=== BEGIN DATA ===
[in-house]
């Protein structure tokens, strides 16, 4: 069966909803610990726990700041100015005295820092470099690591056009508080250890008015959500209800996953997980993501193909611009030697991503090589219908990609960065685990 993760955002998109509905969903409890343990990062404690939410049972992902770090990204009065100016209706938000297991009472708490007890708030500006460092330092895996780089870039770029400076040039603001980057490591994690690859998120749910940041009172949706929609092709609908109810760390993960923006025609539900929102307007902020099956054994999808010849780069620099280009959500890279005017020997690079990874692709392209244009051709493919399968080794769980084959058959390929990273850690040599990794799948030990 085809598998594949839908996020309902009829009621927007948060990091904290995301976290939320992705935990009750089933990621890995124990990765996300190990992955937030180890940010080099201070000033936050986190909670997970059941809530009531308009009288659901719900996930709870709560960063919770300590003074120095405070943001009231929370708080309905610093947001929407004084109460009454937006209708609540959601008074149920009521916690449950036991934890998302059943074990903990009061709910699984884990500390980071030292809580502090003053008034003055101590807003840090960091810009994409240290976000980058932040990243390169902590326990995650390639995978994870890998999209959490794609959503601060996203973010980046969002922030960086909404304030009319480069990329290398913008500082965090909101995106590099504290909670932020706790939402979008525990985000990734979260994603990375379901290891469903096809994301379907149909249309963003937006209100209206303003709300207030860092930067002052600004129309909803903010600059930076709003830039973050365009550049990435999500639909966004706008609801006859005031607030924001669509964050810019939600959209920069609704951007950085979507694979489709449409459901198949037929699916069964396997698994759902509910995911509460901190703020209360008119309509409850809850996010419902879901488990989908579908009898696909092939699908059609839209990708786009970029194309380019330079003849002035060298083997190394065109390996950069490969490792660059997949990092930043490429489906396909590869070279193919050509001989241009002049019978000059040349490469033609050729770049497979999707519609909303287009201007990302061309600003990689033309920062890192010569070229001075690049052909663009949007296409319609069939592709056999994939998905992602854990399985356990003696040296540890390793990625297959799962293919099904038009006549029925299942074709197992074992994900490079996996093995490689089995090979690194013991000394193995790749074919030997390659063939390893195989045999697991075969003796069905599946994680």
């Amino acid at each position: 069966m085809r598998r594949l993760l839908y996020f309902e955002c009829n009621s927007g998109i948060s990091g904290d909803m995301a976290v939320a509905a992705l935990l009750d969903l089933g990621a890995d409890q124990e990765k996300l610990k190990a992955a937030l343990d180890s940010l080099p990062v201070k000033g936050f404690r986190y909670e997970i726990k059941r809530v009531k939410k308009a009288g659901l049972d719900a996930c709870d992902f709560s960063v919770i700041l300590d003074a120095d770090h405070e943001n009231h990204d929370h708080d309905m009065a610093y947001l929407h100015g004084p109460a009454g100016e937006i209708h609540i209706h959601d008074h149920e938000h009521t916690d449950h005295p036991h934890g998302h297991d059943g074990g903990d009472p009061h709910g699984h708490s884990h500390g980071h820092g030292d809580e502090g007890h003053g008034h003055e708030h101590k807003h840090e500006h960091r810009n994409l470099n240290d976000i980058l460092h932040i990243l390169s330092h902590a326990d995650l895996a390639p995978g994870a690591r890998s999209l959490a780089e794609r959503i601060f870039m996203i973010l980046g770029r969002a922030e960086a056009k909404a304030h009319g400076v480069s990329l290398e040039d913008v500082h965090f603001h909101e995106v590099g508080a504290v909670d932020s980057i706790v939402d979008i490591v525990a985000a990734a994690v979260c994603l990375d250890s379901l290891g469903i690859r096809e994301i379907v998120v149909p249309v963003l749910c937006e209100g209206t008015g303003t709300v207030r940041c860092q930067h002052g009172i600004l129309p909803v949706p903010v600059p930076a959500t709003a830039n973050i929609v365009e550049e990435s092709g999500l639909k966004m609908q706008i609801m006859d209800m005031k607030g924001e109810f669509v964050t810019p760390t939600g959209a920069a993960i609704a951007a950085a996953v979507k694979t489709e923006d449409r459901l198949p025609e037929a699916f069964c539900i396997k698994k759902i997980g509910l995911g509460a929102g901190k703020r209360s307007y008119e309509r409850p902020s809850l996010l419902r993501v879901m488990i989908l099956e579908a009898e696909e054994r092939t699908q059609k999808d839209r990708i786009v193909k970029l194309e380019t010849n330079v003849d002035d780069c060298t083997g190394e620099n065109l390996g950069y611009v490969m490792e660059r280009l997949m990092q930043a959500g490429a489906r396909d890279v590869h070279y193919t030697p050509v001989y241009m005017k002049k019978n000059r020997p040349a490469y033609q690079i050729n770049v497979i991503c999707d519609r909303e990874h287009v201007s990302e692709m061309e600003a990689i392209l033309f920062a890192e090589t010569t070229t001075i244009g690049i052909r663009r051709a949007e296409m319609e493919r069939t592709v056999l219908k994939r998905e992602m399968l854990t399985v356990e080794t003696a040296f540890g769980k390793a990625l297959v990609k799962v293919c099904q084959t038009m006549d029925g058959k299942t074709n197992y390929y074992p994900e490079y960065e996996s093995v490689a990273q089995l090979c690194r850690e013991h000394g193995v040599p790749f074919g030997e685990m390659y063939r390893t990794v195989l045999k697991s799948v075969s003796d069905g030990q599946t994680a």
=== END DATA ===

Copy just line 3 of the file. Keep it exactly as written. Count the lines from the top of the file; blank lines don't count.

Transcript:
């Amino acid at each position: 069966m085809r598998r594949l993760l839908y996020f309902e955002c009829n009621s927007g998109i948060s990091g904290d909803m995301a976290v939320a509905a992705l935990l009750d969903l089933g990621a890995d409890q124990e990765k996300l610990k190990a992955a937030l343990d180890s940010l080099p990062v201070k000033g936050f404690r986190y909670e997970i726990k059941r809530v009531k939410k308009a009288g659901l049972d719900a996930c709870d992902f709560s960063v919770i700041l300590d003074a120095d770090h405070e943001n009231h990204d929370h708080d309905m009065a610093y947001l929407h100015g004084p109460a009454g100016e937006i209708h609540i209706h959601d008074h149920e938000h009521t916690d449950h005295p036991h934890g998302h297991d059943g074990g903990d009472p009061h709910g699984h708490s884990h500390g980071h820092g030292d809580e502090g007890h003053g008034h003055e708030h101590k807003h840090e500006h960091r810009n994409l470099n240290d976000i980058l460092h932040i990243l390169s330092h902590a326990d995650l895996a390639p995978g994870a690591r890998s999209l959490a780089e794609r959503i601060f870039m996203i973010l980046g770029r969002a922030e960086a056009k909404a304030h009319g400076v480069s990329l290398e040039d913008v500082h965090f603001h909101e995106v590099g508080a504290v909670d932020s980057i706790v939402d979008i490591v525990a985000a990734a994690v979260c994603l990375d250890s379901l290891g469903i690859r096809e994301i379907v998120v149909p249309v963003l749910c937006e209100g209206t008015g303003t709300v207030r940041c860092q930067h002052g009172i600004l129309p909803v949706p903010v600059p930076a959500t709003a830039n973050i929609v365009e550049e990435s092709g999500l639909k966004m609908q706008i609801m006859d209800m005031k607030g924001e109810f669509v964050t810019p760390t939600g959209a920069a993960i609704a951007a950085a996953v979507k694979t489709e923006d449409r459901l198949p025609e037929a699916f069964c539900i396997k698994k759902i997980g509910l995911g509460a929102g901190k703020r209360s307007y008119e309509r409850p902020s809850l996010l419902r993501v879901m488990i989908l099956e579908a009898e696909e054994r092939t699908q059609k999808d839209r990708i786009v193909k970029l194309e380019t010849n330079v003849d002035d780069c060298t083997g190394e620099n065109l390996g950069y611009v490969m490792e660059r280009l997949m990092q930043a959500g490429a489906r396909d890279v590869h070279y193919t030697p050509v001989y241009m005017k002049k019978n000059r020997p040349a490469y033609q690079i050729n770049v497979i991503c999707d519609r909303e990874h287009v201007s990302e692709m061309e600003a990689i392209l033309f920062a890192e090589t010569t070229t001075i244009g690049i052909r663009r051709a949007e296409m319609e493919r069939t592709v056999l219908k994939r998905e992602m399968l854990t399985v356990e080794t003696a040296f540890g769980k390793a990625l297959v990609k799962v293919c099904q084959t038009m006549d029925g058959k299942t074709n197992y390929y074992p994900e490079y960065e996996s093995v490689a990273q089995l090979c690194r850690e013991h000394g193995v040599p790749f074919g030997e685990m390659y063939r390893t990794v195989l045999k697991s799948v075969s003796d069905g030990q599946t994680a």